Reflective Writting

Management of the patient with acute chest pain

A 63-year-old woman presents to the ED at 2:00 a.m. complaining of nausea that began 3 hours ago. She denies any prodromal symptoms and has not had any vomiting, pain, or diarrhea. She states she and her husband had the same meal last night and that he is feeling well. She offers no other complaints. On arrival to the ED, she began vomiting.

Pastmedical history
The patient has a 10-year history of diabetes,which is treated with oral hypoglycemic medication.
In addition, she has a history of hypertension and elevated cholesterol. She quit smoking
5 years ago and drinks alcohol occasionally.

The patient’s medications include glypizide, lisinopril, and atorvastatin.

The patient has no known drug allergies.

Physical exam
Vital signs: temperature 36.2◦C, heart rate 55 bpm, blood pressure 102/71, respiratory rate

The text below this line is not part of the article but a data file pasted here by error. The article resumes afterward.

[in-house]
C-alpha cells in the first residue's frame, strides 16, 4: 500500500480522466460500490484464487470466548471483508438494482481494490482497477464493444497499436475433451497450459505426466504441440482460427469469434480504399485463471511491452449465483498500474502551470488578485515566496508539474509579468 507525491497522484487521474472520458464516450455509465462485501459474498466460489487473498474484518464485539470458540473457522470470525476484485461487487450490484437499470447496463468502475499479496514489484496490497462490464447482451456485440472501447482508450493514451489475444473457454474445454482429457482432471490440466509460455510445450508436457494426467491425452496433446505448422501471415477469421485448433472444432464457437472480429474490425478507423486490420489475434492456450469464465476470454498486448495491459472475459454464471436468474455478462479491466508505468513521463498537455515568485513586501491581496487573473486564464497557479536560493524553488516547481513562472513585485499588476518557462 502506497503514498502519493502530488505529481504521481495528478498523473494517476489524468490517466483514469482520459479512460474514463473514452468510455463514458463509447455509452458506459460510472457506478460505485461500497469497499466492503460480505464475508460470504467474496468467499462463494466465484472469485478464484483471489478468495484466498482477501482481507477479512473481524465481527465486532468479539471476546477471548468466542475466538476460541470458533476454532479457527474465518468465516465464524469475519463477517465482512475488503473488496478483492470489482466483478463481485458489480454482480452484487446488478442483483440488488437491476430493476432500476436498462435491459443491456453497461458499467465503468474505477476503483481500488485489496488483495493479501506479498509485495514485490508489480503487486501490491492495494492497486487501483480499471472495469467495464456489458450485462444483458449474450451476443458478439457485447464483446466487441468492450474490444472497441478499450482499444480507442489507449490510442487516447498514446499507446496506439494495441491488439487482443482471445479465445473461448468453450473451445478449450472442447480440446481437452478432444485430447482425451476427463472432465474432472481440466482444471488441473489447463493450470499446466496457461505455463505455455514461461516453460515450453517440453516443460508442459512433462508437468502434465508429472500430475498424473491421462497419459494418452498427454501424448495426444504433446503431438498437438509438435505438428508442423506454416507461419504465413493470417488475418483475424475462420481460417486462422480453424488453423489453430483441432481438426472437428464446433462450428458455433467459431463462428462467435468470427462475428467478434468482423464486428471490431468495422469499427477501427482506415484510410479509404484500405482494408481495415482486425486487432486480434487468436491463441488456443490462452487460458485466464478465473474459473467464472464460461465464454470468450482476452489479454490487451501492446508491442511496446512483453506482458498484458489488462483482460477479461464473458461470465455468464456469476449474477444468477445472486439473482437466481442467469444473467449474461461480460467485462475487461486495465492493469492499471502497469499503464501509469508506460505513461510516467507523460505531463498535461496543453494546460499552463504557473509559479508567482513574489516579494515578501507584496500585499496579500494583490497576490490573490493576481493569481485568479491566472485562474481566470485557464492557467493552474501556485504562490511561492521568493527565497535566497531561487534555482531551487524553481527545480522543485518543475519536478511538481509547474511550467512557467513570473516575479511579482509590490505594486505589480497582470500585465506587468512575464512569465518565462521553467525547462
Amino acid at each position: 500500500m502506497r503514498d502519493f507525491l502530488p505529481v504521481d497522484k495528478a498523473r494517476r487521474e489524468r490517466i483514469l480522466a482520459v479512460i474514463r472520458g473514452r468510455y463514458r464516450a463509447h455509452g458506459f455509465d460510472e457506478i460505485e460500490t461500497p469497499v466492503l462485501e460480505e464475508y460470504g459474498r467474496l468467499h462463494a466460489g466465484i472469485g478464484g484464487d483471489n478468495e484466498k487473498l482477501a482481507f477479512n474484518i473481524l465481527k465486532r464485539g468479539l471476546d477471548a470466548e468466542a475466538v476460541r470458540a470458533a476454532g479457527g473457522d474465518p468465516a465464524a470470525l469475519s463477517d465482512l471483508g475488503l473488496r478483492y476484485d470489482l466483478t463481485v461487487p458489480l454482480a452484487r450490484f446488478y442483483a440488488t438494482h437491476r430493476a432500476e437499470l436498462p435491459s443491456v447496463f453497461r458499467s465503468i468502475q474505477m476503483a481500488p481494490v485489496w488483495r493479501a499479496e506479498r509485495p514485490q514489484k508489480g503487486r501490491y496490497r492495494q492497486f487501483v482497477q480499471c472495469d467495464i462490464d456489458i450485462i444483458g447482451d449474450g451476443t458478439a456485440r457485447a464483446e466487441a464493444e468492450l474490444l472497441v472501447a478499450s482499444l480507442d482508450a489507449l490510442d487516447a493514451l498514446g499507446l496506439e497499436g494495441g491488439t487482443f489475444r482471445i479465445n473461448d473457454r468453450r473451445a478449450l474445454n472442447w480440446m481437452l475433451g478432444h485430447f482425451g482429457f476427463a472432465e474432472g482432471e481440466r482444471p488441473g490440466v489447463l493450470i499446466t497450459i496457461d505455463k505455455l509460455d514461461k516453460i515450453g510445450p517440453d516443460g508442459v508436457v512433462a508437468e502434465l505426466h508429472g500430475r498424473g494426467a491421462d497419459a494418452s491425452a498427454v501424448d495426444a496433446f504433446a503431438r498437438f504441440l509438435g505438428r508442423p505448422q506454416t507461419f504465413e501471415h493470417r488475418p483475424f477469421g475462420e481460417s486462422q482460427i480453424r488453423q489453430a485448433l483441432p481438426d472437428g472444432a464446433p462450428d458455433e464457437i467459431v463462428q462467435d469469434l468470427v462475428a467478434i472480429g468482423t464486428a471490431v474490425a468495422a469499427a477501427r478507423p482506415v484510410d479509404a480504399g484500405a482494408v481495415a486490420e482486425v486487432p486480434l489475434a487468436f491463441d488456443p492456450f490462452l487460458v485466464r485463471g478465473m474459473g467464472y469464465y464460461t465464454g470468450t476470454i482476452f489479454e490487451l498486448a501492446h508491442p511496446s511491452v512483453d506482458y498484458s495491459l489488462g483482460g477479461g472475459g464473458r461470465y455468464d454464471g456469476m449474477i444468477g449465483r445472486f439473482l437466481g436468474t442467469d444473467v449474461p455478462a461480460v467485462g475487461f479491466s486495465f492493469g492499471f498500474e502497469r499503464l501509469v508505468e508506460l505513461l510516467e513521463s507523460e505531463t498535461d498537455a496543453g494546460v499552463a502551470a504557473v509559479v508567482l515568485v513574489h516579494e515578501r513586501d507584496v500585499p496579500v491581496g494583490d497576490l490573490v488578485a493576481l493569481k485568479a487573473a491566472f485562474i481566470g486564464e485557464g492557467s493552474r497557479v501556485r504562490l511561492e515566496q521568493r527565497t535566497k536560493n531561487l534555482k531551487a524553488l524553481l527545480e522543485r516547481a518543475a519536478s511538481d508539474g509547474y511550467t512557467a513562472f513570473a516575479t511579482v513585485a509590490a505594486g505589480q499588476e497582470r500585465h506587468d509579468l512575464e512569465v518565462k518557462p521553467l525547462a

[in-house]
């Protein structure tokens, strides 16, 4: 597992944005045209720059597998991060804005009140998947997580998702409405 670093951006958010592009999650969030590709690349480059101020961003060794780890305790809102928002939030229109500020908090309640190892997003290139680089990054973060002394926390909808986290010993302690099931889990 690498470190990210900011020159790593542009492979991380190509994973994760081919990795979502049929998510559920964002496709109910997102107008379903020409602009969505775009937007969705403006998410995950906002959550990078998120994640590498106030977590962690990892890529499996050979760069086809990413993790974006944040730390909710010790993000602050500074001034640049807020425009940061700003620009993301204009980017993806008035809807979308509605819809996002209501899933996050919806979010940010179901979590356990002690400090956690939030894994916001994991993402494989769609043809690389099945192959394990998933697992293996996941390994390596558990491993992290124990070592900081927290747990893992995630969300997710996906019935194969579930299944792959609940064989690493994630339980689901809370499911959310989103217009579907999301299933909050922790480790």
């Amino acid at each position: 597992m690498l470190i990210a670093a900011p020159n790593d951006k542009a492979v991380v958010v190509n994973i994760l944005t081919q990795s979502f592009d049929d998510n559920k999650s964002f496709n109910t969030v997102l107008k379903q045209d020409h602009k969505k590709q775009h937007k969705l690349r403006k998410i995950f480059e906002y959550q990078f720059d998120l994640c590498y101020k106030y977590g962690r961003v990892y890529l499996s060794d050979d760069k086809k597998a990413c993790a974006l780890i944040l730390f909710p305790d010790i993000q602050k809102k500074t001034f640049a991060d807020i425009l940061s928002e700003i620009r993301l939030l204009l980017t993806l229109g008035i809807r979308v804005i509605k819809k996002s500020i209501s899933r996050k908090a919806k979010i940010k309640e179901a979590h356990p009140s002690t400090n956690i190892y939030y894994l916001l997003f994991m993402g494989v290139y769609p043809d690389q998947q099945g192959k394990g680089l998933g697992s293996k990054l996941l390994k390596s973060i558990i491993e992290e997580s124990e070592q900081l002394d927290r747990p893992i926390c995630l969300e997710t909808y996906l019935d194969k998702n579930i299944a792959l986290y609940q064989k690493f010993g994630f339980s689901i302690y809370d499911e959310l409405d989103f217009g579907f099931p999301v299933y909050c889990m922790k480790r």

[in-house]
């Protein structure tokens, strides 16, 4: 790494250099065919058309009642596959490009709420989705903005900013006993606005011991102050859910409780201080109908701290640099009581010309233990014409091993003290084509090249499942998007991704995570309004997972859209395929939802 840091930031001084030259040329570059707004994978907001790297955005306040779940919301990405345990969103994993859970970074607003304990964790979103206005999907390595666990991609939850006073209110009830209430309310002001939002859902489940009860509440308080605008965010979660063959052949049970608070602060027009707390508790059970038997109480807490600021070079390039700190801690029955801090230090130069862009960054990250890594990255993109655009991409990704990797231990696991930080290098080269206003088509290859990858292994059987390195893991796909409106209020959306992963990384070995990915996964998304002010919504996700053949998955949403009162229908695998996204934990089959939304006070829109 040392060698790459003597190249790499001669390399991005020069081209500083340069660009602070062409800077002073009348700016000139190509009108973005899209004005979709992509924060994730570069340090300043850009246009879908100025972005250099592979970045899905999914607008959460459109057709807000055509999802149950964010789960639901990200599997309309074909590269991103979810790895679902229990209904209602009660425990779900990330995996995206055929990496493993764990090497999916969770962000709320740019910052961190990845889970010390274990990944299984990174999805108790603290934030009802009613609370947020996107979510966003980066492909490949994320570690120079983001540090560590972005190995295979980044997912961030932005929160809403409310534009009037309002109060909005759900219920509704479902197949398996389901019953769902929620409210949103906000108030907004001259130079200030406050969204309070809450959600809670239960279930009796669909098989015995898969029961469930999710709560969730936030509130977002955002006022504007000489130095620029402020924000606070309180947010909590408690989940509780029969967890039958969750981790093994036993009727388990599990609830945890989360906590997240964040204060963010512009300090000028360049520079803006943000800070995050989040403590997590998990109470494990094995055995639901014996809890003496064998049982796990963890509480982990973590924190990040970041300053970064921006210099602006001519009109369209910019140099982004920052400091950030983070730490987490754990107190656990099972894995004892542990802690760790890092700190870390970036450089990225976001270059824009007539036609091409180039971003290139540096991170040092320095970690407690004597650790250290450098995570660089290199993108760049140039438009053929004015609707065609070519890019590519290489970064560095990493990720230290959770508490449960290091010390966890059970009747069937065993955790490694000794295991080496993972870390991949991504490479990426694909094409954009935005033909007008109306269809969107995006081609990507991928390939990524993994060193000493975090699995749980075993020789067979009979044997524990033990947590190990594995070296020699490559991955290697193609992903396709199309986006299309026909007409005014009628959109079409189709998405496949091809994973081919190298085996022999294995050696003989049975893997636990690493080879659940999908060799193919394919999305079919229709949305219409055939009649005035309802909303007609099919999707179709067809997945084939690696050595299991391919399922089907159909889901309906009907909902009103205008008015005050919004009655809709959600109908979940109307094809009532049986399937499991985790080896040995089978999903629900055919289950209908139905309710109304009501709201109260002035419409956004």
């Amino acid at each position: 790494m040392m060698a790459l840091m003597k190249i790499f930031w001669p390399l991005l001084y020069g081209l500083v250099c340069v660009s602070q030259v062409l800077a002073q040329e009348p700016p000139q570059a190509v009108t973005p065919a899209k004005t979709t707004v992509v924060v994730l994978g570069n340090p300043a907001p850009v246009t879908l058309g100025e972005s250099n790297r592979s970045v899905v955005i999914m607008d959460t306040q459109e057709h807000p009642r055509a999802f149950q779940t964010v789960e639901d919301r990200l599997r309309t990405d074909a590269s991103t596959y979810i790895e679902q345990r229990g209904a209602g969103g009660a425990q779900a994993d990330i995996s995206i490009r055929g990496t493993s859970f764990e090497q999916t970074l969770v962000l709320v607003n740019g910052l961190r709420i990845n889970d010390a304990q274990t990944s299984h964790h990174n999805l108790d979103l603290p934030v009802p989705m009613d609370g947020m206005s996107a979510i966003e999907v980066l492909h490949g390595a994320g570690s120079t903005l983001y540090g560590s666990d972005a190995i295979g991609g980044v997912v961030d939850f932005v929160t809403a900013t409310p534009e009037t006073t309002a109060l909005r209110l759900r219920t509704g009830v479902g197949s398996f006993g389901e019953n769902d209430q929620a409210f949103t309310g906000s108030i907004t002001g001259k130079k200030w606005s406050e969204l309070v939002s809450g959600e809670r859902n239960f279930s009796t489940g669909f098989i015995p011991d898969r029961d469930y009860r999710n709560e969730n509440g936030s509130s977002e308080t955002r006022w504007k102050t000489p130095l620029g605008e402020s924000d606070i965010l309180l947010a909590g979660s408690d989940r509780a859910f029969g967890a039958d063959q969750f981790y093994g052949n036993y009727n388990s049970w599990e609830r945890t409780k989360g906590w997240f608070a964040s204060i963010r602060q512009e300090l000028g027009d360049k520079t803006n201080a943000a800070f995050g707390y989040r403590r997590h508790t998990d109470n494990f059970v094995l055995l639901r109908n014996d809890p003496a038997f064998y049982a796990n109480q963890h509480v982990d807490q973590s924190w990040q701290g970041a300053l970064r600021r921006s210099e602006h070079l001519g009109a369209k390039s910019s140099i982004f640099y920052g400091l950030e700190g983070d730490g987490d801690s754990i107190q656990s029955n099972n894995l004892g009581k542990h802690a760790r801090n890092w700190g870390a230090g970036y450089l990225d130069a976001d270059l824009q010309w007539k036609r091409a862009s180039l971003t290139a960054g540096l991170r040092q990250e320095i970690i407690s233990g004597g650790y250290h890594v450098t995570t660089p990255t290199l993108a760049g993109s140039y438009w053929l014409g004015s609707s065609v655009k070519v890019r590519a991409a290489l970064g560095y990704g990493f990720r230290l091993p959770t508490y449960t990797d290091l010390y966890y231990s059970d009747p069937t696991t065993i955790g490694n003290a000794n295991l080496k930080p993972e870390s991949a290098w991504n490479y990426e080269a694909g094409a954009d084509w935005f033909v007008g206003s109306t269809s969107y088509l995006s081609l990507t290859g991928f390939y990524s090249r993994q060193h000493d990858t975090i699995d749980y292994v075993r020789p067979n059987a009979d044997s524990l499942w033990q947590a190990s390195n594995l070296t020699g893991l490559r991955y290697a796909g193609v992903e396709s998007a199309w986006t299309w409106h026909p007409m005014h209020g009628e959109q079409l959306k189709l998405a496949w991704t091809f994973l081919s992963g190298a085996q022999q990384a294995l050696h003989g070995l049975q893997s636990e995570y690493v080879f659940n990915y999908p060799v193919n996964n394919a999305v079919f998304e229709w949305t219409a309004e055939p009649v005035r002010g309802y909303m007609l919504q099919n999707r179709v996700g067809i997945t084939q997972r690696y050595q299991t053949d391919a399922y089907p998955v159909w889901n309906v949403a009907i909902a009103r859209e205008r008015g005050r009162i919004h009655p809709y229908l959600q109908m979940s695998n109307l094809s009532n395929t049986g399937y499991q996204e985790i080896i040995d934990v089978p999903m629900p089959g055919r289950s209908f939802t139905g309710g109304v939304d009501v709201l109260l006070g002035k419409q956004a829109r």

24, room air saturation 98%.

General: awake and alert, diaphoretic .
Head and neck: pupils are equally round and reactive to light, cranial nerves intact. The
patient’s mucous membranes are moist. Her neck is supple with a midline trachea. There
is no jugular venous distension.

Cardiovascular: regular bradycardia without murmurs or rubs, no third or fourth heart
sounds, peripheral pulses present throughout.

Lungs: clear.

Extremities and skin: trace bilateral edema, no clubbing, no calf tenderness. Her skin is
cool and clammy.

CXR: no acute changes.

Questions for thought

What are the appropriate initial actions to take to stabilize this patient?
What other diagnostic modalities are appropriate in the ED?
What therapeutic interventions are appropriate?
How does ED treatment differ based on the abilities of the institution?
What are indications for transfer?

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